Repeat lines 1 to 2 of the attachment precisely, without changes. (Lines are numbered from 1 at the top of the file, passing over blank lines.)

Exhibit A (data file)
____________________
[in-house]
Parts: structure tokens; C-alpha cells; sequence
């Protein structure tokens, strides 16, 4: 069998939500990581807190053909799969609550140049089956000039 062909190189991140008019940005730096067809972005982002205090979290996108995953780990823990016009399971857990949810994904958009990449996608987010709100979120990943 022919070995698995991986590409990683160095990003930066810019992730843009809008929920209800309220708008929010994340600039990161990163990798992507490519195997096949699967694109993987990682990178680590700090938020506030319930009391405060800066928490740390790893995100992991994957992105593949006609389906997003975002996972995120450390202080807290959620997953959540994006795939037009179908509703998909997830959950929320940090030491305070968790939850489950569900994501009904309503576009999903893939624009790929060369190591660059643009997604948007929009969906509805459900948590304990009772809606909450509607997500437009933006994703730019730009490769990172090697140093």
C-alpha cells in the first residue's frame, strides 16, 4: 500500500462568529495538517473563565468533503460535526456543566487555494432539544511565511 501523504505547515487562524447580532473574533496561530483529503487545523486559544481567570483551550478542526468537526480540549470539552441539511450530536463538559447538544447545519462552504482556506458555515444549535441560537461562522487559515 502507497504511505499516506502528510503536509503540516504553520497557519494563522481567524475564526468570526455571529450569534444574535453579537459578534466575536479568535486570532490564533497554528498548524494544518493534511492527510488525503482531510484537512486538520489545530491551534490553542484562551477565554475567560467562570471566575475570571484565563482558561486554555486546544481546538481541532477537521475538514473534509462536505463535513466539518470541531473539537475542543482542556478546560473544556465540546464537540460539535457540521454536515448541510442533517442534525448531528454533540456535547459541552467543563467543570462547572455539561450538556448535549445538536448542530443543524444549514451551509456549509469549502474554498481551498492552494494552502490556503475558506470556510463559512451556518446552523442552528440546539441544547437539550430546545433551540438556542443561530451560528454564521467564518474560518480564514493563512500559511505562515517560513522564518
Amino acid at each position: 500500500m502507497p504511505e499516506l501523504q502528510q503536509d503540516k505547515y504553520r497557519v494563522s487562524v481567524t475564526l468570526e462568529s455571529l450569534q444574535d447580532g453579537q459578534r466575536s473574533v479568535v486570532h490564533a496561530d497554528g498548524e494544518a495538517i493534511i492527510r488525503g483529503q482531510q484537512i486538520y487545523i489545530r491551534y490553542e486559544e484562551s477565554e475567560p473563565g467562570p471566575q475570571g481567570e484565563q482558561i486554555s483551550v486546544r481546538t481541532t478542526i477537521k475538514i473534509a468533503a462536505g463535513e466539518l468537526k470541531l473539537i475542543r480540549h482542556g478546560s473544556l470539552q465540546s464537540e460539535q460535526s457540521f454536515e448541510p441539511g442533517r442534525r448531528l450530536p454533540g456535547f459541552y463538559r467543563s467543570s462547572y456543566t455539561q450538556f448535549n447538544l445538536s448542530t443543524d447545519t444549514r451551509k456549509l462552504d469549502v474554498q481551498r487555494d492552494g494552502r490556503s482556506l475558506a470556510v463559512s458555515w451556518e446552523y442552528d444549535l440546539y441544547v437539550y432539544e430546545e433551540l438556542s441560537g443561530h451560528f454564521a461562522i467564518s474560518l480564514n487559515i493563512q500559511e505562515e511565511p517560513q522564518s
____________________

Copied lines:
[in-house]
Parts: structure tokens; C-alpha cells; sequence